Casey Kaplan

Artist News

Geoffrey Farmer is representing Canada in the 2017 Venice Biennale

GEOFFREY FARMER

A WAY OUT OF THE MIRROR

CANADIAN PAVILION

VENICE BIENNALE 2017

MAY 13 – NOVEMBER 26, 2017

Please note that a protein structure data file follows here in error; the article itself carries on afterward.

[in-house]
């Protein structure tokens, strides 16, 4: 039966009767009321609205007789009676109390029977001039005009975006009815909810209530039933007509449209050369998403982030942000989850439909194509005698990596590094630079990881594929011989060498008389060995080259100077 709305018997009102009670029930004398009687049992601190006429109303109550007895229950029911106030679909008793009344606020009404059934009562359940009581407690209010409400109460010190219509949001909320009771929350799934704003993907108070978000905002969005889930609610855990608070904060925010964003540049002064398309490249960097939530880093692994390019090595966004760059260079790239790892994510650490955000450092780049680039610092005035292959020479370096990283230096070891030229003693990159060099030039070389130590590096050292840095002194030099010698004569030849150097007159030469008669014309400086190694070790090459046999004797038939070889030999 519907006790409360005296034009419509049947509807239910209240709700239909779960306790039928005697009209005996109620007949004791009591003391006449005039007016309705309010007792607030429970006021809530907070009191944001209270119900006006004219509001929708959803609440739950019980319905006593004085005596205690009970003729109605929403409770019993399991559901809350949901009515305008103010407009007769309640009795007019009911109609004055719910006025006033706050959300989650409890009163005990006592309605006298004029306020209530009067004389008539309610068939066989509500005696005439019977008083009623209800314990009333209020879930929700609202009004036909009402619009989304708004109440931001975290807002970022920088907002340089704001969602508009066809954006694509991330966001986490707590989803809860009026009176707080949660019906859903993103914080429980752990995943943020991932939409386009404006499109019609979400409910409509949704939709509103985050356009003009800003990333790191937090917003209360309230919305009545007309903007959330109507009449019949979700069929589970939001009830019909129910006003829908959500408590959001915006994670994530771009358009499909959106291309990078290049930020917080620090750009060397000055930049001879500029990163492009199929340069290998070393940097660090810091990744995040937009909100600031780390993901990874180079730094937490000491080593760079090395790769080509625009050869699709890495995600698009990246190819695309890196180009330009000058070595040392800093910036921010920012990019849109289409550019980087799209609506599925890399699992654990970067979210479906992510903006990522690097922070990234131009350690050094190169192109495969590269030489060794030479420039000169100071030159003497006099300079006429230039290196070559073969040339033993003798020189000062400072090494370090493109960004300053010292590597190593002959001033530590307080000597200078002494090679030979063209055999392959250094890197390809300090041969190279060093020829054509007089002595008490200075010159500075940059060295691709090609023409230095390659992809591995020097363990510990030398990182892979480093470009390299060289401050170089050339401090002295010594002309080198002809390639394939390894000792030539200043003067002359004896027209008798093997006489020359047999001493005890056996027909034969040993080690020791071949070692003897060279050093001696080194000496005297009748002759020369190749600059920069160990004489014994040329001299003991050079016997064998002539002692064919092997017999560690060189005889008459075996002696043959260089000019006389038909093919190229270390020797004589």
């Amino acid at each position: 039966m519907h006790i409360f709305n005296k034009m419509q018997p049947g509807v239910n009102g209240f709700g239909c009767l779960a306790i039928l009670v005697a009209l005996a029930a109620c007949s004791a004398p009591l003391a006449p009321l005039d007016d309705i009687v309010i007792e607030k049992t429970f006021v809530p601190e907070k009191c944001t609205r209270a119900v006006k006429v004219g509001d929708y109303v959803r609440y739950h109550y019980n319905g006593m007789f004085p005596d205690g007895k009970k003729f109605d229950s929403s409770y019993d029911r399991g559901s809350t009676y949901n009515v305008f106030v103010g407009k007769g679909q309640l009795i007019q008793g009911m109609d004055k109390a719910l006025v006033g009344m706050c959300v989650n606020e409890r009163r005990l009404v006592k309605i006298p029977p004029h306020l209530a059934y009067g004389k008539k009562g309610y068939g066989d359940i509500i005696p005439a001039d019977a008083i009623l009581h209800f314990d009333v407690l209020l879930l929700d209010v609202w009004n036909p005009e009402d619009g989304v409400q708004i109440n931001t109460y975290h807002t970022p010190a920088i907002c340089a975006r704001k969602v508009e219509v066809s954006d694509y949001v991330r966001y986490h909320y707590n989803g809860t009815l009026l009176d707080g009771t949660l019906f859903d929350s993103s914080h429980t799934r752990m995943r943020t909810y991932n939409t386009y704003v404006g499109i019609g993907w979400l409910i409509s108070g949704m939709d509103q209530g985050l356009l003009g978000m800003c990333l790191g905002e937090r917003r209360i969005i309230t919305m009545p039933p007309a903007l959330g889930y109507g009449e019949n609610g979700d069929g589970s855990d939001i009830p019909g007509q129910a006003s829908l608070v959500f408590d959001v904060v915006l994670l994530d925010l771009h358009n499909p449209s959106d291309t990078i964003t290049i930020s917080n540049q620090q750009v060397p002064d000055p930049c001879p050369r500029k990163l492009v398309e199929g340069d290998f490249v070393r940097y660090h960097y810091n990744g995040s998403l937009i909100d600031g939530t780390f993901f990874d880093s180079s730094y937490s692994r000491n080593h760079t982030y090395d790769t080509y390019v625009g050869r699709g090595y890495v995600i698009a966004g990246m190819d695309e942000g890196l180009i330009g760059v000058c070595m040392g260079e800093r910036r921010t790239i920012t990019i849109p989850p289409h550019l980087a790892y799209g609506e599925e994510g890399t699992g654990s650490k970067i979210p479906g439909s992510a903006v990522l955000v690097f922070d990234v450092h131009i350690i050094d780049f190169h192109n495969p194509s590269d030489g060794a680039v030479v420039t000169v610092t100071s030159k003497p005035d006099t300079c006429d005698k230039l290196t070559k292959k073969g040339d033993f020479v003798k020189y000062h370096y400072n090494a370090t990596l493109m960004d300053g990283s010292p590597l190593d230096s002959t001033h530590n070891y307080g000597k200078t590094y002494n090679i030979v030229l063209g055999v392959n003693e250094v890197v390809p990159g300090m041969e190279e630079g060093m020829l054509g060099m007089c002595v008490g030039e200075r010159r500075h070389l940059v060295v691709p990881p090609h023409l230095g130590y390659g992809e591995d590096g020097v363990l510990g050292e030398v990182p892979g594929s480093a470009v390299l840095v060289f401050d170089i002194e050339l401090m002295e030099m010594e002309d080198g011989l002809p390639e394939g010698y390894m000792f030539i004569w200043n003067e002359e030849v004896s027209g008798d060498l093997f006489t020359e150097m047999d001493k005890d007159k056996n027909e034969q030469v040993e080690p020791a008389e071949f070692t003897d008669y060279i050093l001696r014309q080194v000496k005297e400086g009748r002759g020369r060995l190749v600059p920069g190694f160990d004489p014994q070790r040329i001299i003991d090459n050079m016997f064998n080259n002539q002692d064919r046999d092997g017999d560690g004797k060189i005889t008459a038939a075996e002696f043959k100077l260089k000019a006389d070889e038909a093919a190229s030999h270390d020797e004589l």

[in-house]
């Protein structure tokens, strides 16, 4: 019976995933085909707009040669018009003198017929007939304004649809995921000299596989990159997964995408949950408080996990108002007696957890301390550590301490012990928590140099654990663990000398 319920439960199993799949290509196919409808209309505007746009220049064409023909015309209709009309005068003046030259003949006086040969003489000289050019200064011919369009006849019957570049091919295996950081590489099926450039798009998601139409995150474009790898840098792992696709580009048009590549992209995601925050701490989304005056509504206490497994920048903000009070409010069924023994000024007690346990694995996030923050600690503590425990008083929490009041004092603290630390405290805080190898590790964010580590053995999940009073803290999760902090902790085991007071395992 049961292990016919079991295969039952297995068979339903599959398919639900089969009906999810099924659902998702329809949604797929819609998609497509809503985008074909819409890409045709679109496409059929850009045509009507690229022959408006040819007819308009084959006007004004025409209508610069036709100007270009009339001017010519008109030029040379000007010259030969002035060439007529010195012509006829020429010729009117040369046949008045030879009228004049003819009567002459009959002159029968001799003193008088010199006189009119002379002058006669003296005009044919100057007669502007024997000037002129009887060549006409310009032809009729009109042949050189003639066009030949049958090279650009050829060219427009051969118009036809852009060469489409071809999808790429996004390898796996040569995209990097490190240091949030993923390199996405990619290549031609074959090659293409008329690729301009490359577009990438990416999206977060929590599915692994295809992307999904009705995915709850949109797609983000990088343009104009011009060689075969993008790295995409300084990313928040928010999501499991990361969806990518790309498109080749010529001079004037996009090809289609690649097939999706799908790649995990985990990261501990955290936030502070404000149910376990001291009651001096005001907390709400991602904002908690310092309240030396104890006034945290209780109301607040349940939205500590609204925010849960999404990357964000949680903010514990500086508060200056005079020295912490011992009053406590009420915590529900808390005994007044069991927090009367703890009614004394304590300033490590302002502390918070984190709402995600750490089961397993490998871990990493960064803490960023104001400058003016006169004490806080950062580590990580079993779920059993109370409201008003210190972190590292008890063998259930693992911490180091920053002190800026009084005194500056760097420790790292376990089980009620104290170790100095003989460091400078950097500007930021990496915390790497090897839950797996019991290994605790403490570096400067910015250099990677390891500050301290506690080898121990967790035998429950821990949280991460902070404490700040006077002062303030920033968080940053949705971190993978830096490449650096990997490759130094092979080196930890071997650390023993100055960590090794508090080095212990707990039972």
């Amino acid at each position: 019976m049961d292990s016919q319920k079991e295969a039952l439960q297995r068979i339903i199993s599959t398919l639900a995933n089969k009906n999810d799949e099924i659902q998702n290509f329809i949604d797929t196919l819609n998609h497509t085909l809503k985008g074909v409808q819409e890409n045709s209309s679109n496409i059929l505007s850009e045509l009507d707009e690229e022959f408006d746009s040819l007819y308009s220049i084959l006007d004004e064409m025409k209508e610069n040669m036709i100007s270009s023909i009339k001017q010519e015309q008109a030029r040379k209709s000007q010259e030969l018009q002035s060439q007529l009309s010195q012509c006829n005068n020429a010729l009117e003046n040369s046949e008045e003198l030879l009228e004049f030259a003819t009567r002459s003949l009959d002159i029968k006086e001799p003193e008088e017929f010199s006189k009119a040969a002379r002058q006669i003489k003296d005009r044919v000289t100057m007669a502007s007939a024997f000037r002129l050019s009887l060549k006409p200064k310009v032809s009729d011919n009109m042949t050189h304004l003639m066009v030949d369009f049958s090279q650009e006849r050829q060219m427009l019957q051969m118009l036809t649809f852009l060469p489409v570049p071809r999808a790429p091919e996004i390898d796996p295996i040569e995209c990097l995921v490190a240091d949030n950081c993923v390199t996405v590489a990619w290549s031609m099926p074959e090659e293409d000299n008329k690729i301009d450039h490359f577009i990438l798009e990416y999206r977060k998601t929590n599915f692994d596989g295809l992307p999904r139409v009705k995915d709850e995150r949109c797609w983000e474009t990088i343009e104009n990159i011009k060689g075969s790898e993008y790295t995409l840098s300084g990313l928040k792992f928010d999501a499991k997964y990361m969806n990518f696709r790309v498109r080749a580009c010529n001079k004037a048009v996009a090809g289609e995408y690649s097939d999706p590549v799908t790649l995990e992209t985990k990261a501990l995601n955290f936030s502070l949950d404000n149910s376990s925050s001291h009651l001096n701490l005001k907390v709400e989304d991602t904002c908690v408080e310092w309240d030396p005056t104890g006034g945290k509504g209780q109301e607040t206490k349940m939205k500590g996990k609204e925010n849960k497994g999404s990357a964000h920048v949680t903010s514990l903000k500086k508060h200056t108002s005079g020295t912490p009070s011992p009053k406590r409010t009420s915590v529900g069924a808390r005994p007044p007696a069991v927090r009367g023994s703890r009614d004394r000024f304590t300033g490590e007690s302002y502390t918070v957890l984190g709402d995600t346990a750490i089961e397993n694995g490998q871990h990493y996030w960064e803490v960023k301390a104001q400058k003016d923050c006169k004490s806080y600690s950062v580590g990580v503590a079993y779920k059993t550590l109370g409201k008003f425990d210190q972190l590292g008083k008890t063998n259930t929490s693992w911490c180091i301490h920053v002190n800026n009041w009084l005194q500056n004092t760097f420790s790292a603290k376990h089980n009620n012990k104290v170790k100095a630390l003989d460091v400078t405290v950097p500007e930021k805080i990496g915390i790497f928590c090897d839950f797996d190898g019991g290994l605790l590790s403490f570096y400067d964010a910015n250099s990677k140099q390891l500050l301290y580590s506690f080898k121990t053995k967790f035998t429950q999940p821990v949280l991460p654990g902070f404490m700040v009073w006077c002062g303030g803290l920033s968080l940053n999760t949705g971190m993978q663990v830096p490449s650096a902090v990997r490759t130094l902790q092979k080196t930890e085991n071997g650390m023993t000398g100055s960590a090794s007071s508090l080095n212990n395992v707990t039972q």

A geyser of – Allen Ginsberg reading in Washington Square Park, 1966, book wide open, bearded, right hand in pocket and then myself as a student, curious, sitting on the edge of the fountain in the courtyard of the San Francisco Art Institute waiting anxiously for a John Cage performance to begin in 1991. A duvet freshly slept in by Karl after an LSD trip in the rock formations of the Maggi River, I had to drive us to the airport the next day. The memory of standing on a cliff on the edge of the Pacific Ocean spreading the ashes of an acquaintance who died of complications due to AIDS. Listening to Kathy Acker read Gertrude Stein’s Tender buttons with Jay DeFeo’s The Rose entombed in the wall behind her and the view of Alcatraz from that conference room. The discovery by my sister of photographs from 1955 of a collision between a train and my grandfather’s lumber truck. The grandfather I never knew, whose death somehow was connected to this event, whose name I removed from my name at age 23. The death of an architect, the founder of BBPR, who died in the Gusen concentration camp. Gian Luigi Banfi. Ten years later the firm designed our Pavilion. A page from an epic poem that quotes an artist “the key is in the sunlight,” page 33, Kaddish. Blessed, praised, glorified, exalted, extolled, water from Walden Pond. An image of a man penetrated by a wide variety of weapons like the ones found in Johannes de Ketham’s Fasciculus Medicinae, Venice, 1491. A tortoise stool found in the coffee room of a foundry meant for the chief to sit on. Germaine Richier’s La Mante, grande (1946 – 1951) as a self-portrait at age 18, when I didn’t die like I thought I would. Pieces of metal removed from the ruins of Peter Pitseolak High School which burned down in Cape Dorset, Nunavut, and the promise I made to help rebuild its library. A livestock water trough that survived WWII in an open field in St. Gallen, Switzerland, given to me as a gift from a farmer. Masegni stones found by Luca, excavated in the Euganean Hills some as old as the 1600s. 20 minutes from August 15th, beginning at 2:00pm, the women set on fire on a train heading north and what Karl told me at 1am the night before about his father and what fathers can do and I understood too. Dug through the foundation of the pavilion using a shovel and pick-axe from WWI, bought from a museum 400 meters away. Dug into the Napoleonic rubble from the former Castello district, demolished in the 18th century to make way for the Giardini, and all the rubble piled up to create the hill where the pavilion sits. My restlessness, anxiety of never seeing the whole. The loss, the lost ones, hoping to escape, while I sat looking at my phone, not knowing and unable to help while they were drowning. My teared-up eyes of the news of Luca’s death and the memory of the last cigarette I smoked of his next to the doorway soon to be punched out of the side of the pavilion. The garden behind butchered by the workers to make way for a deck that has yet to be built. The surprise of the metal fence put up at the last minute. The struggle for the removal of the Canada sign; if it is still on the front of the pavilion, I lost. The war reparation money in every brick. The 71 planks from my grandfather’s accident printed using a lithographic process; at first I thought they were exclamation marks, and then later, peacock feathers. The myth of how the peacock got its coloured feathers by eating the poison berries of the garden. All this, as I stand here, looking out at the lagoon. All souls, all living, all gaseous, watery, vegetable, mineral processes, the fishes, the brutes, all nations, colors, barbarisms, civilizations, languages, all identities that have existed or may exist on this globe, or any globe, all lives and deaths, all of the past, present, future. This vast similitude spans them, and always has spann’d, and shall forever span them and compactly hold and enclose them. –Geoffrey Farmer